What is most interesting is the consistency in long-term demand growth since 1989. As shown on the chart, for the decade 1989-1999, demand grew on average by 900,000 barrels a day. For the overlapping decade of 1994-2004, average demand grew 50% faster, or an average rate of increase of 1.45 million barrels a day. That period was marked by 2004’s dramatic increase along with healthy growth during the last half of the 1990’s. When we calculated the average demand growth for 2000-2014, it was at an annual average rate of 950,000 barrels a day. This means that last year’s demand grew by only two-thirds of the historical growth rate. This year’s growth will come close to matching the long-term average, however, that forecast was made before the International Monetary Fund (IMF) cut its global economic growth estimates for 2015 and 2016 by 0.3 percentage points, respectively. The problem is that if industry planners were anticipating growth more like that experienced over the 1994-2004 decade, then demand is falling well short of expectations. What we know about this year’s energy demand forecast is that it will continue to be buffeted by the cross-currents from the demand stimulus as a result of lower oil prices and reduced economically-driven demand from around the world.
In our view, much of the world’s energy business for the past decade has been driven by an extrapolation of the demand trends established in 1994-2004. The financial crisis and recessionary period presented a brief interruption in that healthy growth trend. Population growth, rising living standards and cheap capital, curtesy of easy monetary policies around the world, stimulated significant growth in oil drilling and production that contributed to the current supply growth. Lack of demand continues to play a greater role in the weak oil prices of today than many are willing to acknowledge. That imbalance between demand and supply is not particularly large – maybe 1.5 million barrels a day, although supply is growing while demand is lagging. Saudi Arabia knows it needs a healthy global economy to spur long-term oil demand growth and thus lift global oil prices. How long will it take to re-establish this growth? Saudi Arabia said it was prepared to live with low oil price for up to two years. Fundamentals, however, should shorten that time frame.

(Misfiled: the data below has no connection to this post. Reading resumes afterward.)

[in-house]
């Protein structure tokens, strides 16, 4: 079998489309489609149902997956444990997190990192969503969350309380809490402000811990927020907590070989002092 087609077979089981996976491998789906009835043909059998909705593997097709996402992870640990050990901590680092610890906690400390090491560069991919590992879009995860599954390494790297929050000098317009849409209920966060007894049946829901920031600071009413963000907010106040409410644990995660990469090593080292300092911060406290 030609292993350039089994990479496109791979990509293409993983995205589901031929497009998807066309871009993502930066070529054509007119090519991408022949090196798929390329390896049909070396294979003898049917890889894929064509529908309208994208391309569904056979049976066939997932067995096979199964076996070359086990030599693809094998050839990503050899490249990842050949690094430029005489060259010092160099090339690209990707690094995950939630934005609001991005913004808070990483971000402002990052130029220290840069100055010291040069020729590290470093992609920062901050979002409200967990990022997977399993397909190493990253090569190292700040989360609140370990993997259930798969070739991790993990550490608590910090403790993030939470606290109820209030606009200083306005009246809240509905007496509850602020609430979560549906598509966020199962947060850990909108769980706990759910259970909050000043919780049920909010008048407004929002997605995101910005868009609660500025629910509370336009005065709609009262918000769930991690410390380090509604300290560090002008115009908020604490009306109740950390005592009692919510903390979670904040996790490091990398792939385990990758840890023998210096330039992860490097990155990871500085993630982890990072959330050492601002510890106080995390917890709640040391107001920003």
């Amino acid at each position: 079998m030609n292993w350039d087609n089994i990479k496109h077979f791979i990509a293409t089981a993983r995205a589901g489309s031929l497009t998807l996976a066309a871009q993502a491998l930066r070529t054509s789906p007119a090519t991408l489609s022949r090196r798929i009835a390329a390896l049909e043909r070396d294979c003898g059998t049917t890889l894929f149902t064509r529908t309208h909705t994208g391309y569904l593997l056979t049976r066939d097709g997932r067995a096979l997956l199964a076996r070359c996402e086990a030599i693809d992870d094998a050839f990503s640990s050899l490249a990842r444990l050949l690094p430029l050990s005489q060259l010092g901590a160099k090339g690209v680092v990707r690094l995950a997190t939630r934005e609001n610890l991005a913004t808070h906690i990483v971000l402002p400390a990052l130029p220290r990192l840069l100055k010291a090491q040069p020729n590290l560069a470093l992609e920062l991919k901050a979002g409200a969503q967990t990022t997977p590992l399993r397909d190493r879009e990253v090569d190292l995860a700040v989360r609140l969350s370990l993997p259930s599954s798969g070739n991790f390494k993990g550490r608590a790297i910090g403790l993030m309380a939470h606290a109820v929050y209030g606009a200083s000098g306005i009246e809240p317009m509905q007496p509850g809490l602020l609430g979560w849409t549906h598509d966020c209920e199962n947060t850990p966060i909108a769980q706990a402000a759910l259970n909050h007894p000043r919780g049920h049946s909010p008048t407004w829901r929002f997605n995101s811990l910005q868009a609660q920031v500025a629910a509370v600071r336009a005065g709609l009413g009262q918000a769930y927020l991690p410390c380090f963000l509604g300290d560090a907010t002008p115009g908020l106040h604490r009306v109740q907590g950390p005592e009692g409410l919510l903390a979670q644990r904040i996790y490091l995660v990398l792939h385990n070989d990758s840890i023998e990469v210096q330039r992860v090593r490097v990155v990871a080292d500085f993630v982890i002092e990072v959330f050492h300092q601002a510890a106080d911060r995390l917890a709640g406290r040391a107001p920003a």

Here is a link to the full report.
A 60% cut in the price of oil will reignite demand growth. However prices will not rebound in any meaningful way until demand has recovered sufficiently and supply has been pared back so that the market returns to relative equilibrium before reversing. The motives of the Saudi Arabians in holding production steady in a supply dominated environment will be cause of continued debate but until they decide to alter their strategy the market will be susceptible to weakness.
As with any major decline analysts tend to extrapolate the trend and become progressively more bearish as prices fall. However where oil finds support will be heavily influenced by the ability of shale oil producers to sustain production at lower prices.
For example, Continental Resources, a major US onshore producer, today said they are economic at $45. This may be bravado but the share has bounced over the last couple of weeks suggesting the $30 area is offering at least short-term and potentially medium-term support.
Noble Energy failed to hold the move to new lows earlier this month and continues to show a loss of downward momentum.
Anadarko posted a large upside weekly key reversal in December and continues to hold above that low.
EOG Resources has been a relative strength leader and continues to stabilise above $80.
Occidental continues to stabilise in the region of the lower side of its five-year range.
These are all important shale oil producers and they have not followed oil lower over the last month. Weaker players have continued to trend lower. At the present time Brent Crude is exhibiting relative strength compared to West Texas Intermediate.
Today’s $3 rally takes Brent to its largest rally since June and may act to pressure short positions. This is a pivotal area because a failure at this level would increase the potential for a resumption of the downtrend while a rally may be the catalyst required to reignite bullish interest. Valuations have certainly become more attractive subject to oil prices stabilising and potentially rallying.
Back to top